Employers slashed 80,000 jobs in March

In today's economy, it matters if you have a college education. May and June graduates are hitting the job market as talk of a recession grows. Their prospects depend on their major. The sobering fact is there are nearly a quarter-million fewer jobs today than at the start of the year.

More than half of the jobs lost were in manufacturing -- 48,000 last month and 310,000 in the past year.

A La-Z-Boy recliner plant in North Carolina plans to cut its workforce in half. A freight truck plant is laying off more than 1,000 workers. They will be joining workers in financial services, such as Sue Wietecha of Dublin. She lost her job as an escrow officer in February. She's still waiting for a chance to get into a training class to learn bookkeeping.

"You just kind of have to wait for an opening. You have to keep checking until she has an opening available... it's been at least six weeks," says Wietecha.

The bleak job picture has some college students worried as they get close to graduation.

"It's really hard to figure out what you want to do with your future and make a plan that things aren't there anymore like they used to be. You don't have many opportunities," says college junior Diondra Doerr.

It's the liberal arts or humanities major who may have trouble finding a job. Demand is high though for other fields.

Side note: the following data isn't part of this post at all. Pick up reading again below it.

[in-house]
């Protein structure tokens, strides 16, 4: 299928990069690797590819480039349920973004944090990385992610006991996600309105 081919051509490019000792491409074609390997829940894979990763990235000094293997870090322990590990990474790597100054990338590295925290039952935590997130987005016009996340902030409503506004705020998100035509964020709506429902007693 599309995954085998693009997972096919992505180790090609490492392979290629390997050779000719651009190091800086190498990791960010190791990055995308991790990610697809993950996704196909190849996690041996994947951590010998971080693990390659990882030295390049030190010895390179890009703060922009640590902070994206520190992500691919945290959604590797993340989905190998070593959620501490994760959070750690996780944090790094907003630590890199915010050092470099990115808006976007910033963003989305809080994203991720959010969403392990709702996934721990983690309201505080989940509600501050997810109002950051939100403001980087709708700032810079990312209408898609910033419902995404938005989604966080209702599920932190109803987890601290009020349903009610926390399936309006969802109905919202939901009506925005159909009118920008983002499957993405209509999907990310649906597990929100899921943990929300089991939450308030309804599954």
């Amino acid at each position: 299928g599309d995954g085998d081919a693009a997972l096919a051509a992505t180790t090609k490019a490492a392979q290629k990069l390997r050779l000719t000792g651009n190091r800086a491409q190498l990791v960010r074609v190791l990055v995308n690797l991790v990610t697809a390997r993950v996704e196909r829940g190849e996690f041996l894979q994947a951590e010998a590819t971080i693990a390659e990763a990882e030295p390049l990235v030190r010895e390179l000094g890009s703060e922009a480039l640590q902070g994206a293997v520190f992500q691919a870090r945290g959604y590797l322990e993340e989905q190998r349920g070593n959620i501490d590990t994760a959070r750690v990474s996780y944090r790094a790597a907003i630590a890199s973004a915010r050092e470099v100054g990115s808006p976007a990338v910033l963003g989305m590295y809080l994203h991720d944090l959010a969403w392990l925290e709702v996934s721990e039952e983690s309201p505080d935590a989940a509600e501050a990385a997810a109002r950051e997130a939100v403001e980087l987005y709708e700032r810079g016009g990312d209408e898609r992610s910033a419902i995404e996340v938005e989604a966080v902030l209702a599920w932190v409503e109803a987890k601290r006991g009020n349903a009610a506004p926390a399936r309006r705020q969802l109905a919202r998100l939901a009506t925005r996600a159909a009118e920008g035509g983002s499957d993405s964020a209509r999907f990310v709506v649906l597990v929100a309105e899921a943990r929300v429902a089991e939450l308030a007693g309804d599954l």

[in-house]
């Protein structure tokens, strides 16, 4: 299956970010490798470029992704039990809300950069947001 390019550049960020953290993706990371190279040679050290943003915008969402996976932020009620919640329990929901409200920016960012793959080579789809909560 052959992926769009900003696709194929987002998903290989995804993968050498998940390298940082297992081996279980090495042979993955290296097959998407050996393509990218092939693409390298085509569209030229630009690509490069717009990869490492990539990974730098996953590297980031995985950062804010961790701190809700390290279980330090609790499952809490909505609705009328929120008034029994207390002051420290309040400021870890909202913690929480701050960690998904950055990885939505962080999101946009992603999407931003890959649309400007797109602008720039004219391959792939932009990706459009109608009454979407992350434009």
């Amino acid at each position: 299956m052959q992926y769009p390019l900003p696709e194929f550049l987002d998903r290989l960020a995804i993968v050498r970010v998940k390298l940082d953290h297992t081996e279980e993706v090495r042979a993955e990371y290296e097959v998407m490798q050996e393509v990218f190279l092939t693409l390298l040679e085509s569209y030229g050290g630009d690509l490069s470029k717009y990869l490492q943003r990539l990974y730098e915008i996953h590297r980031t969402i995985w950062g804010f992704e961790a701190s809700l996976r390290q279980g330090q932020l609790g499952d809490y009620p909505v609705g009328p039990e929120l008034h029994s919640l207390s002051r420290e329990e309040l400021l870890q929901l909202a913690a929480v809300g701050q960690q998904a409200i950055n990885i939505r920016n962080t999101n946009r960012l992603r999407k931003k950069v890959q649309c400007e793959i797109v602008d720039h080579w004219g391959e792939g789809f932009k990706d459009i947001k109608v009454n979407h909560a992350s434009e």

"The areas of computer science, the accounting majors, many of the engineering majors... the employers are starting to see a shortage in that area, so what you're probably seeing is a lot of activity in those areas," says Jack Brewer, director of San Francisco State's Career Center.

Over 100 employers have signed up to recruit on campus next week. On average, starting pay for oil industry jobs is $59,000, with engineering, consulting and accounting jobs not far behind. Some grads might even get a signing bonus.

"Yes, we're seeing an increase in signing bonus offers, especially earlier in the recruiting season. I think again what's driving that is tight competition for the best and for the brightest," says Brewer.

One of the other hot jobs right now is for debt collectors. The number of those jobs is expected to grow 23 percent in the next 10 years. Another bright spot, government jobs, as baby boomers retire.

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